Dr Volker Hoellt & Dr Horace H. Loh - 2007
"Regulation of opioid peptides and opioid receptors"
Dr. Volker Hoellt (on the right in picture below)
The lecture will cover several aspects of the regulation of opioid peptides and opioid receptors. Early attempts to identify alterations in the release of opioid peptides, peptide processing and biosynthesis in response to various physiological and pharmacological stimuli will be presented. With the aim to understand opioid tolerance, a variety of experiments designed to analyse the regulation of opioid receptors in response to opioid treatment will be shown. Starting with early trials to detect changes in the number of opioid receptor binding sites, the regulation of opioid receptors will be shown at the transcriptional level. In addition, the trafficking of opioid receptors in response to opioid agonists and its implication for opioid desensitization/tolerance will be shown. Finally, studies analysing functional variants of opioid receptors and opioid peptides and their relation to drug addiction will be presented.
"Our search for the 'Ideal Analgesic' in pain treatment"
Dr. Horace H. Loh (on the left in picture)
Frederick Stark Professor & Head
Department of Pharmacology
University of Minnesota
Minneapolis, MN, USA
It is well know that among all the drugs used in pain management, opioid analgesics are the most efficacious in controlling moderate and severe postoperative pain – but with accompanying adverse effects such as respiratory depression, constipation, nausea and addiction, that are concerns surrounding the continuous use of opioid drugs. Decades of research have focused on designing an opioid analgesic that has the efficacy of morphine but is devoid of morphine’s adverse effects – to make an “ideal analgesic”.
With the cloning of multiple opioid receptors and subsequent gene knockout studies, it is now known that the analgesic action of opioid agonist (such as morphine) is mediated via the μ-opioid receptor (MOR). Opioid antagonists (such as naloxone) which blocks the effect of an agonist via its interact at the MOR, but possesses no efficacy by itself.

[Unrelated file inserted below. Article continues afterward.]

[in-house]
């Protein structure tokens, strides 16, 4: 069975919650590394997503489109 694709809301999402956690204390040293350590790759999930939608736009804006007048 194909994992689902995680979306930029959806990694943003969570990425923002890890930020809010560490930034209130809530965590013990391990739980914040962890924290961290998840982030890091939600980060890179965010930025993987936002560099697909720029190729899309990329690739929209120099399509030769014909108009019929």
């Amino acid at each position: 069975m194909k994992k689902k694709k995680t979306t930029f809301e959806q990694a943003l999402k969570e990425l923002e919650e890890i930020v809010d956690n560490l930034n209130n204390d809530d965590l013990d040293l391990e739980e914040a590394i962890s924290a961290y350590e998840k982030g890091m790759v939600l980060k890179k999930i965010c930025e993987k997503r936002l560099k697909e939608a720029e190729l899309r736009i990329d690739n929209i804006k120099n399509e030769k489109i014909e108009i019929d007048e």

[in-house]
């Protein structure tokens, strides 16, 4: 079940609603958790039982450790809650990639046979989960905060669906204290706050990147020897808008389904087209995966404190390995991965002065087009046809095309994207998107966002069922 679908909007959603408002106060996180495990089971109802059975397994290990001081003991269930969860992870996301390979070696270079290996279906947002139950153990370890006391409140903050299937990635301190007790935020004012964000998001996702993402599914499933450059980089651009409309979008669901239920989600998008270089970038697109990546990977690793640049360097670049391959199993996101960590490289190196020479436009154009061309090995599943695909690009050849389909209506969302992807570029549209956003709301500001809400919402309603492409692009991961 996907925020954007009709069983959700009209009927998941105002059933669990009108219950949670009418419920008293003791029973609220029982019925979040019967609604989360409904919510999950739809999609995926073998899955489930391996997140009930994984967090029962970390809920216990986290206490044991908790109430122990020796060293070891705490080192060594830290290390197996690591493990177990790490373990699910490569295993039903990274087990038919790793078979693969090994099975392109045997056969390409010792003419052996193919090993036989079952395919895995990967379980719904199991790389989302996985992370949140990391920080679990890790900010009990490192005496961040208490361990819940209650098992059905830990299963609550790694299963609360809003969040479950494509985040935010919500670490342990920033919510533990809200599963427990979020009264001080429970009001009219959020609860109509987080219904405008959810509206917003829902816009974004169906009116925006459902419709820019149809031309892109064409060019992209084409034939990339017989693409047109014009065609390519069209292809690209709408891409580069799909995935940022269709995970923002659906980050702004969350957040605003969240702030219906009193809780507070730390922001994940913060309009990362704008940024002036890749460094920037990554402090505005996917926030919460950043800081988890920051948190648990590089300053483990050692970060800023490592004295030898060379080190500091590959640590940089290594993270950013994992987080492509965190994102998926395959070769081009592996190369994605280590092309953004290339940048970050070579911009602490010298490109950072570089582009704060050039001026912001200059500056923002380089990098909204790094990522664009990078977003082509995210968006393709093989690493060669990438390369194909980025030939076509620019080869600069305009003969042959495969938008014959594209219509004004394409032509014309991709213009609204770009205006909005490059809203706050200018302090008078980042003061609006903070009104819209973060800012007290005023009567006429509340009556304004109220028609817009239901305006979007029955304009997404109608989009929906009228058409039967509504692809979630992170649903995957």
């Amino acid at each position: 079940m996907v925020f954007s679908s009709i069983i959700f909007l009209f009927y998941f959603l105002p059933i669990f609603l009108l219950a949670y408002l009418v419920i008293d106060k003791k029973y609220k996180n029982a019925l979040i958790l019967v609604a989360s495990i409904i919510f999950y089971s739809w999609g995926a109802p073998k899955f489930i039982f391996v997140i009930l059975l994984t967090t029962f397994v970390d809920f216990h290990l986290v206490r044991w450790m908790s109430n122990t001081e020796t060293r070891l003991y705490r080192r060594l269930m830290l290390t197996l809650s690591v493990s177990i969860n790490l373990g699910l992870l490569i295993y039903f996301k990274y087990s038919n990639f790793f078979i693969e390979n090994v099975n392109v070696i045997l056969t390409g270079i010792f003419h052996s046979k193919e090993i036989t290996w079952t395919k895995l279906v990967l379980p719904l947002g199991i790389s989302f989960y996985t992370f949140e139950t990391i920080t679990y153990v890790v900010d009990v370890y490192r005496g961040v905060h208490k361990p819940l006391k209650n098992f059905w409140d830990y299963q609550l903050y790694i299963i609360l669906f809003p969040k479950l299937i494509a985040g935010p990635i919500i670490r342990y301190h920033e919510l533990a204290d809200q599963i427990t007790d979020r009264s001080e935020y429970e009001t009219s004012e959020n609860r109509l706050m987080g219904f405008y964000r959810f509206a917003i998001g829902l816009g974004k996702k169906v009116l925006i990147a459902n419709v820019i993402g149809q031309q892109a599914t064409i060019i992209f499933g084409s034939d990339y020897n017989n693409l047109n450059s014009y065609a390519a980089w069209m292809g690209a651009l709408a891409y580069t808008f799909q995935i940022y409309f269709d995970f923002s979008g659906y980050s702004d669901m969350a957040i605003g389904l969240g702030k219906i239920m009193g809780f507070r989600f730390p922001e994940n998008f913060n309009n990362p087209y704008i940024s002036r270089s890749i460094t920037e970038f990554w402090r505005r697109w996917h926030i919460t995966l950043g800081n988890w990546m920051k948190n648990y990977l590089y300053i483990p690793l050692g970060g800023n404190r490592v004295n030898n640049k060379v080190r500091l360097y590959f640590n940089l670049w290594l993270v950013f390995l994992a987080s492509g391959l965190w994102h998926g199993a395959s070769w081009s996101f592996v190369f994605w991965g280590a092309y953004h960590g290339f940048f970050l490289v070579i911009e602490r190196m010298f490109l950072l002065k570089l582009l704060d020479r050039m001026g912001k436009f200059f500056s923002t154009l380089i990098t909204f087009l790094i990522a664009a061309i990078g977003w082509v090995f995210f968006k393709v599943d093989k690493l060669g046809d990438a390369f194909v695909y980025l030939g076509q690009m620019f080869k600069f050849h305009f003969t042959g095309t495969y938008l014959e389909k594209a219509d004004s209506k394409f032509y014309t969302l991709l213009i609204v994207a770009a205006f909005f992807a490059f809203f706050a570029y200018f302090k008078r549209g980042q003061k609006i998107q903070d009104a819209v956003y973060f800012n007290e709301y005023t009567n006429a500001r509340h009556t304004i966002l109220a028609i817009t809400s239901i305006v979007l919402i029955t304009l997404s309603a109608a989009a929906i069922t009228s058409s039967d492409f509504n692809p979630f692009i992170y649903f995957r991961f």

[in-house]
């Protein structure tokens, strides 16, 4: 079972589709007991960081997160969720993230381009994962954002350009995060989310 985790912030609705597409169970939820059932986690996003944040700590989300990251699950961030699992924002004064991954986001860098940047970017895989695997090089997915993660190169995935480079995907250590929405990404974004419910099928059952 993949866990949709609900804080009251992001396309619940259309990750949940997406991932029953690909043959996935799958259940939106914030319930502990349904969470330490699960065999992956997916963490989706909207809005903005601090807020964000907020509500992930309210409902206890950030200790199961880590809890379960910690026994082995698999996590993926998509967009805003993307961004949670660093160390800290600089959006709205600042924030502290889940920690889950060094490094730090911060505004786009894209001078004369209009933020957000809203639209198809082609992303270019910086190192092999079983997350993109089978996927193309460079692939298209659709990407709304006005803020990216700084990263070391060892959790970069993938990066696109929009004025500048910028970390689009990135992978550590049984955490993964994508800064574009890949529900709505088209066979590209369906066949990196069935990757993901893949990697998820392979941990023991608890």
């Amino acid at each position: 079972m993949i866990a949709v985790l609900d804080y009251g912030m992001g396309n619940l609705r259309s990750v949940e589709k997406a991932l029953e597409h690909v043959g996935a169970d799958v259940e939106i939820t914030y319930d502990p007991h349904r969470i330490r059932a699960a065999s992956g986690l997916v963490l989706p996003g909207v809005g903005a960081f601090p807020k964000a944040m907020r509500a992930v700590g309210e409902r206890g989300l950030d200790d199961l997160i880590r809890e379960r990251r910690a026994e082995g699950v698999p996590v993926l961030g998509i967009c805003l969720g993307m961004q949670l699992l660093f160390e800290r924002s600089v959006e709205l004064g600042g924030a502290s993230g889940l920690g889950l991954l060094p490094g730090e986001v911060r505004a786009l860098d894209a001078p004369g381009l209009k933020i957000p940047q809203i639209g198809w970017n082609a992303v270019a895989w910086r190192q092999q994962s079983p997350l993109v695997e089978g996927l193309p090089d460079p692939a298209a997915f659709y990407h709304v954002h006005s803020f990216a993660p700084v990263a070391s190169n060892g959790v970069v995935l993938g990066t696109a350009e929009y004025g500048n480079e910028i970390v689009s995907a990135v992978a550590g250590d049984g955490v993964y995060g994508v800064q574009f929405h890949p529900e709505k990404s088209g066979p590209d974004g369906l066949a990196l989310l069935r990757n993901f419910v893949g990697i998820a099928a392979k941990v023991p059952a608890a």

In our original studies to determine the functional domain of MOR, we have found that mutation of a conserved serine in transmembrane region (TM)-4 of all opioid receptors confers agonistic properties to classical antagonists (PNAS. 93: 5715–5719, 1996). In other words, the observed agonists properties by an antagonist was due to the mutations of the conserved serine to leucne (or ala) in the fourth TM domain (S196L). To determine the pharmacological significance of this mutation, in vivo, we have used homologous recombination gene-targeting strategy and have introduced the MOR-S196A mutants into the mouse MOR gene by a knock-in strategy. In the homozygous mice, opioid antagonists such as naloxone, naltrexone elicited antinociceptive effects same as the agonists. More importantly, chronic treatment of these mice with antagonists did not produce the expected tolerance and physical dependence associated with morphine treatment (PNAS.100:2117–2121, 2003).
In order to test the feasibility of utilizing such receptor mutations in the treatment of chronic pain; our recent works have shown preliminary success by using gene therapy approaches. Using a well-defined delivery vehicle, we are able to see the expression of this mutant receptor in the nociceptive neurons of the proper segment of the spinal cord. By systemic administration of opioid antagonists, which devoid of opioid side effects, activation of this mutant MOR occurred while the endogenous wild type MOR were not activated. These results have provided a “proof of principal” that this should be a feasible approach to make an “ideal pain killing paradigm” for treatment of chronic pain.
Supported by grants from NIDA USA and NHRI; NSC of R.O.C.